Pornography, Ivy League-Style

Print Friendly

This week is White Ribbons Against Pornography week (WRAP), which raises awareness of the ever-growing problem of pornography addiction and the related damage porn does to men, women, children and society.

Just in time, Columbia University students have launched “C-Spot” magazine. It should be made clear, Columbia University does not sanction or sponsor the magazine.

What is “C-Spot” all about? The celebration of porn on the Internet, reviews of strip clubs, nude pictures of students and stories about the sexual exploits of students. You know, modern-day enlightenment.

The New York Post ran a story today about this latest journalistic contribution and quoted remarks made by Editor-in-Chief Hoang Jessica Tang in the magazine, “We need critical essayists to examine how the Internet has directly and indirectly influenced our sexuality.”

Further, she wrote, “We need students to review swinger and fetish parties in New York.”

No, what they need are researchers like Dr. Mary Anne Layden to explain to them the devastating effects of pornography on their brains. They need to hear from women and men whose lives are torn apart because they or their spouse became addicted to pornography. The need to hear how sexually explicit images replaced actual human contact and interaction until they isolated their sexuality to the computer screen and DVD player.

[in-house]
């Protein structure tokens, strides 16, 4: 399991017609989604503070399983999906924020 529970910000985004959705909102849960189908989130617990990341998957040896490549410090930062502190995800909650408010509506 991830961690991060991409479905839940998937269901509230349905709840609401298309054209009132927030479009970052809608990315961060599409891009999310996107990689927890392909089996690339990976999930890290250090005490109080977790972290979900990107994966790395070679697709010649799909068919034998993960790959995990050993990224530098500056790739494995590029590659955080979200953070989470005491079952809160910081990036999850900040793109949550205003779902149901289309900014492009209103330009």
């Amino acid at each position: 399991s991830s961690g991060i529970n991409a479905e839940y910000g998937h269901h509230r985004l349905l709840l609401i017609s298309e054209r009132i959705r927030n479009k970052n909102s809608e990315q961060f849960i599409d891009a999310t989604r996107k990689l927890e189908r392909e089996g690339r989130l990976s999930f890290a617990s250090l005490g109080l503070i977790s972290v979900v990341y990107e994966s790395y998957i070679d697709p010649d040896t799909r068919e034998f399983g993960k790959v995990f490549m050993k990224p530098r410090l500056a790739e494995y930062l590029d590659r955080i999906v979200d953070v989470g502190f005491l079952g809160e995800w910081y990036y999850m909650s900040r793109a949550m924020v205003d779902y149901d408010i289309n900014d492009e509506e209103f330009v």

Many people begin with a curiosity about the hype surrounding porn. They click on some images and become hooked to the stimulation. When the stimulation is not enough with the milder images, they move on to more hard-core images or “gonzo” porn. Many soon find adult porn no longer stimulates them and they seek out child pornography.

Imagine your sexuality is so damaged you crave images of babies being raped. Keep on celebrating porn and indulging in what the Internet has to offer and you may soon find yourself in that situation. This is the darkest corner of those seeking to be uninhibited with their sexuality.

The Post article stated the vast majority of contributors to the magazine remain anonymous. Why do you need to hide your identity if you are not ashamed of your contribution? Won’t your parents be proud of your uninhibited behavior? Won’t they brag to their friends and co-workers that you are writing for “C-Spot?”

How many of the coeds at Columbia are stripping to pay their tuition? How many are enrolled in Columbia so they may someday twirl around the stripper pole for other Ivy-League grads?

To the women involved in the magazine:

1. Do you stop to think that you may someday suffer the consequences of promoting the sexual exploitation of women?

2. When you graduate and find yourself in the boardroom of a company, will you wonder how many of the executives around the table have been viewing porn on their computers all morning and are now imagining what they would do to you if they had the chance?

3. Do you think they are really paying attention to your report on fourth-quarter earnings?

4. When some of these budding journalists get married, will they be pleased when their spouse is still online at 2:00 a.m. viewing porn instead of in bed with them?

5. Will porn seem glamorous and sexy when it replaces you?

Pornography creates a divide between people. It divides husbands from wives, wives from husbands, mothers from children, fathers from children and men from women. There is no equality in pornography; one party dominates, subjugates, degrades, demeans or humiliates another.

Why would anyone celebrate that type of sexuality?

Leave a Reply